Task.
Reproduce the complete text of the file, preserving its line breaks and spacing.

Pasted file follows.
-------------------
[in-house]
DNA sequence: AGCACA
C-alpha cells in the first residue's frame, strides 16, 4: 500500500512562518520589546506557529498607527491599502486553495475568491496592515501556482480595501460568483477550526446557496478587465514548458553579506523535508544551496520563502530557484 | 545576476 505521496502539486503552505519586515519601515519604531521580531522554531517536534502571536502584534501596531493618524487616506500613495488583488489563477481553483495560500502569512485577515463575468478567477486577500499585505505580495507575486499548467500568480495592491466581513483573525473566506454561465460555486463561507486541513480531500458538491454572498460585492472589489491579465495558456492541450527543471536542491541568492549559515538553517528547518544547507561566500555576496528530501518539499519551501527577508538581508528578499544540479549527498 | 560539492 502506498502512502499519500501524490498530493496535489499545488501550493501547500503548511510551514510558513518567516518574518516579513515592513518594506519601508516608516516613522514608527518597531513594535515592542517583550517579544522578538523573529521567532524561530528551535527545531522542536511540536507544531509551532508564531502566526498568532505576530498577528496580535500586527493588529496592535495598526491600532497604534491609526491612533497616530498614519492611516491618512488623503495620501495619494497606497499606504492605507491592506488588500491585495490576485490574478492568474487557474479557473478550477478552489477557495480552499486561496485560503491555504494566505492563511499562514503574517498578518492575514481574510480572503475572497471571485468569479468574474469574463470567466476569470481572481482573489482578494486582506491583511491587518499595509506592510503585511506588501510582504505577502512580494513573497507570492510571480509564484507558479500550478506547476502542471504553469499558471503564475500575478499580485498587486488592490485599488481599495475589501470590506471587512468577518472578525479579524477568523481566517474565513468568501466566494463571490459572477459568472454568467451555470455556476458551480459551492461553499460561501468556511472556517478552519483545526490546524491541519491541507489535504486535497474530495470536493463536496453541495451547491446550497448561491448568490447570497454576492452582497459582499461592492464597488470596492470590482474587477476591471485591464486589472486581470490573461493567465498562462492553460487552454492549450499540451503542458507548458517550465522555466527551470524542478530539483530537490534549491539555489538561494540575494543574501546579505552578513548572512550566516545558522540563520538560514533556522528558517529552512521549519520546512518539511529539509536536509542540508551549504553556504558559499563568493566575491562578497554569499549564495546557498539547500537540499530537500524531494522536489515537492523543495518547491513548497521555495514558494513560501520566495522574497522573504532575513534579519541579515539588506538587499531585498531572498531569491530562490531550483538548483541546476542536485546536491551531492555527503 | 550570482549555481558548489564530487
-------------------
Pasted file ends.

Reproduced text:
[in-house]
DNA sequence: AGCACA
C-alpha cells in the first residue's frame, strides 16, 4: 500500500512562518520589546506557529498607527491599502486553495475568491496592515501556482480595501460568483477550526446557496478587465514548458553579506523535508544551496520563502530557484 | 545576476 505521496502539486503552505519586515519601515519604531521580531522554531517536534502571536502584534501596531493618524487616506500613495488583488489563477481553483495560500502569512485577515463575468478567477486577500499585505505580495507575486499548467500568480495592491466581513483573525473566506454561465460555486463561507486541513480531500458538491454572498460585492472589489491579465495558456492541450527543471536542491541568492549559515538553517528547518544547507561566500555576496528530501518539499519551501527577508538581508528578499544540479549527498 | 560539492 502506498502512502499519500501524490498530493496535489499545488501550493501547500503548511510551514510558513518567516518574518516579513515592513518594506519601508516608516516613522514608527518597531513594535515592542517583550517579544522578538523573529521567532524561530528551535527545531522542536511540536507544531509551532508564531502566526498568532505576530498577528496580535500586527493588529496592535495598526491600532497604534491609526491612533497616530498614519492611516491618512488623503495620501495619494497606497499606504492605507491592506488588500491585495490576485490574478492568474487557474479557473478550477478552489477557495480552499486561496485560503491555504494566505492563511499562514503574517498578518492575514481574510480572503475572497471571485468569479468574474469574463470567466476569470481572481482573489482578494486582506491583511491587518499595509506592510503585511506588501510582504505577502512580494513573497507570492510571480509564484507558479500550478506547476502542471504553469499558471503564475500575478499580485498587486488592490485599488481599495475589501470590506471587512468577518472578525479579524477568523481566517474565513468568501466566494463571490459572477459568472454568467451555470455556476458551480459551492461553499460561501468556511472556517478552519483545526490546524491541519491541507489535504486535497474530495470536493463536496453541495451547491446550497448561491448568490447570497454576492452582497459582499461592492464597488470596492470590482474587477476591471485591464486589472486581470490573461493567465498562462492553460487552454492549450499540451503542458507548458517550465522555466527551470524542478530539483530537490534549491539555489538561494540575494543574501546579505552578513548572512550566516545558522540563520538560514533556522528558517529552512521549519520546512518539511529539509536536509542540508551549504553556504558559499563568493566575491562578497554569499549564495546557498539547500537540499530537500524531494522536489515537492523543495518547491513548497521555495514558494513560501520566495522574497522573504532575513534579519541579515539588506538587499531585498531572498531569491530562490531550483538548483541546476542536485546536491551531492555527503 | 550570482549555481558548489564530487